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“Reclaiming Our Industry”

“Reclaiming Our Industry”

Speech to the NZ Meat and Fibre Producers’ Council

By Keith Kelly, Chairman

10.30am, November 28, 2007

Copthorne Hotel, Wellington


Today, I could stand here lament the future of our industry. But what would be gained by that?

We know the issues we face – they are not new.

Instead, I am going to stand as a farmer leader to talk to farming leaders and issue a challenge – a challenge to members of the Meat and Fibre Producers’ Council and the 8,500 Federated Farmers’ members we represent.

The challenge is reclaim our industry.

We must work as a team. That’s what Federated Farmers has done with its Resource Management Act campaign.

We started this campaign two years ago. We have come up with answers to problems with the Act and how it is implemented. We have taken these problems, commissioned independent research, listened to farmers’ stories, and worked out solutions. These have been developed into the ‘six pack’ of necessary changes.

These ideas have been taken to government and have been received with thanks. We are still in the process but hopefully we can look forward to a positive future in which farmers can work with a greatly improved RMA.

Correspondingly , as sheep and beef farmers, we face an industry that is not ‘well implemented’ and so, likewise, we need to listen to you, identify the problems, devise and communicate solutions to  the farming industry, the processors and other stakeholders that make up the wider industry.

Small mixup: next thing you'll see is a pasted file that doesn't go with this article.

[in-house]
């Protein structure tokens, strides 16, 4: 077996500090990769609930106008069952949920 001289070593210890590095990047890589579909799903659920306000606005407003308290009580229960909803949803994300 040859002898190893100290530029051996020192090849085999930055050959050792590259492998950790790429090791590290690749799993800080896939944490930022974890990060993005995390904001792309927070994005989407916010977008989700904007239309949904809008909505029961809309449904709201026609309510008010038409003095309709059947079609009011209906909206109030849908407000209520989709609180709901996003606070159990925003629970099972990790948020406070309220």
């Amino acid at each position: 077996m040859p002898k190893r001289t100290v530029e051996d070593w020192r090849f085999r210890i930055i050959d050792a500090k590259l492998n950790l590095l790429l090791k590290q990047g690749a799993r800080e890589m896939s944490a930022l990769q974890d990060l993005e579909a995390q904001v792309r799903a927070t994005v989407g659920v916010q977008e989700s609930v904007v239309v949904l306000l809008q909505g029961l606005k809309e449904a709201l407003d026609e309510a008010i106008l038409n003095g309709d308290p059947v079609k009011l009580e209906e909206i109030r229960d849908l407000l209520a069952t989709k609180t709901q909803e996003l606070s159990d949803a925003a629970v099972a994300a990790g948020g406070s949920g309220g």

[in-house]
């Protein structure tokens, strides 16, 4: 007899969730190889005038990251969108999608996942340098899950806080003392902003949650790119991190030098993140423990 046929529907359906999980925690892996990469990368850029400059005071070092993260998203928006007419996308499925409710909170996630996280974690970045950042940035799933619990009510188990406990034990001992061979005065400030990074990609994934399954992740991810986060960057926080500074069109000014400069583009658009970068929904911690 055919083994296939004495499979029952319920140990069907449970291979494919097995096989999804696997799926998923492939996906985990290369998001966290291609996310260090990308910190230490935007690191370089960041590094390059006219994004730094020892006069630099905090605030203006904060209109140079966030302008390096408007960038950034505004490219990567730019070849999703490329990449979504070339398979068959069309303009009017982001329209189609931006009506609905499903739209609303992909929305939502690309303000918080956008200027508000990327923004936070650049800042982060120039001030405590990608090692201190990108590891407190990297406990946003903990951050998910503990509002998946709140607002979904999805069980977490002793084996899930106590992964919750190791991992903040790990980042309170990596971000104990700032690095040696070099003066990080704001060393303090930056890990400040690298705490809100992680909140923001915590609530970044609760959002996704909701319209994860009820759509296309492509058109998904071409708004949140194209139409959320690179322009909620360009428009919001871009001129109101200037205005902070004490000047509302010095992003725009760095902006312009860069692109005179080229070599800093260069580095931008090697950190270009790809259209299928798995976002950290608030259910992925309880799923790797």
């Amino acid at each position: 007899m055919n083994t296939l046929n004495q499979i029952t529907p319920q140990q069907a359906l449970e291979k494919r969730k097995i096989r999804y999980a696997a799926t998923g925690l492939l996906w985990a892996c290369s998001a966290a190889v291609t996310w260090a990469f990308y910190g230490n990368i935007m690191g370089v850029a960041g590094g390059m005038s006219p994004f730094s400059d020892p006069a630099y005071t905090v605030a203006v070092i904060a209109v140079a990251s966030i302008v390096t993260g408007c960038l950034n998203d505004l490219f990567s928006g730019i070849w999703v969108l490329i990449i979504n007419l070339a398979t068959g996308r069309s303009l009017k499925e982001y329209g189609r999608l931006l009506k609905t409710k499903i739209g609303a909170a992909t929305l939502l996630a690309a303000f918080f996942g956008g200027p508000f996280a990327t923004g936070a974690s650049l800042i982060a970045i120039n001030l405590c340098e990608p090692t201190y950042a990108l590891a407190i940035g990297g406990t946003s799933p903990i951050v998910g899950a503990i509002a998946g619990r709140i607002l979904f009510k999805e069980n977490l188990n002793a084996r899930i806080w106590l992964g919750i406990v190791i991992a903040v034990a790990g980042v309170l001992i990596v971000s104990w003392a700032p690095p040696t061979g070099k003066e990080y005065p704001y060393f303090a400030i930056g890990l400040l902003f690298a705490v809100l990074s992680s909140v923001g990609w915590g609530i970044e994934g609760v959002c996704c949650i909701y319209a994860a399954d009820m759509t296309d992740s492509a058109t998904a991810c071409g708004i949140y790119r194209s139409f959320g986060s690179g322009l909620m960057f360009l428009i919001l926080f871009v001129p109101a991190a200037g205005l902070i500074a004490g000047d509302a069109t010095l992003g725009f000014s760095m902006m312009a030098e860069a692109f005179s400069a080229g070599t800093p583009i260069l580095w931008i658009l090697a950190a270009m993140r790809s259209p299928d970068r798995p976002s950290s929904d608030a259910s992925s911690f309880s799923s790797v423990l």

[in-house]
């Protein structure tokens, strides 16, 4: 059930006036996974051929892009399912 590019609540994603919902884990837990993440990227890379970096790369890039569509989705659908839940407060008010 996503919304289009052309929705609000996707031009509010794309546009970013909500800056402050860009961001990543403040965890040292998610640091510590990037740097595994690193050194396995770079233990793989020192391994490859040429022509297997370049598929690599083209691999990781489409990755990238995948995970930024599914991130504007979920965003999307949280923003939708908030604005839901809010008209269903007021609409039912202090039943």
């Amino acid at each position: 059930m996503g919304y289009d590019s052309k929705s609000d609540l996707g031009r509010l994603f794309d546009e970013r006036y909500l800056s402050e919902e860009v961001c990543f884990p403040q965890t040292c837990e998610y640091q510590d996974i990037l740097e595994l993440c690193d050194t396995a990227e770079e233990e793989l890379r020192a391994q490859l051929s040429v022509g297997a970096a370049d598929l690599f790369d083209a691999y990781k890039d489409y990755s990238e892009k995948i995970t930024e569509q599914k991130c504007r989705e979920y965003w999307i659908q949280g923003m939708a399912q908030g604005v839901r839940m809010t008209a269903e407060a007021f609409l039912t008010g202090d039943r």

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In a nutshell, as sheep and beef farmers we lead the world. Our quality of product is second to none. But, sadly, our economic returns are second to many.

First, the dollar plays a huge part in our economy. Better financial brains than mine have failed to stabilise it at a level that rewards exporters.

The affect of the high dollar on our industry is massive

Has the marketing format of our meat products around the world led to unsustainably low returns?

We have a gilt-edged advantage in the European Union market, thanks to our hard earned quota, yet we fail to shine.

One factor is the powerful British supermarket lobby. It has grip of steel on the meat market and no doubt plays a major part in our lacklustre performance.

There is a mountain of product held back by Britain’s foot and mouth problems.

When the current outbreak is cleared there will be a deluge of British lamb on to the UK and EU markets. Every trick in the book plus a few more will be used against New Zealand lamb.

There are too many street traders on a very short street.  We need co-ordinated marketing.

Our Minister of Agriculture, Jim Anderton, offered to help us overcome the red tape that envelopes this aspect of trading, yet we still procrastinate and delude ourselves that “she’ll be right”.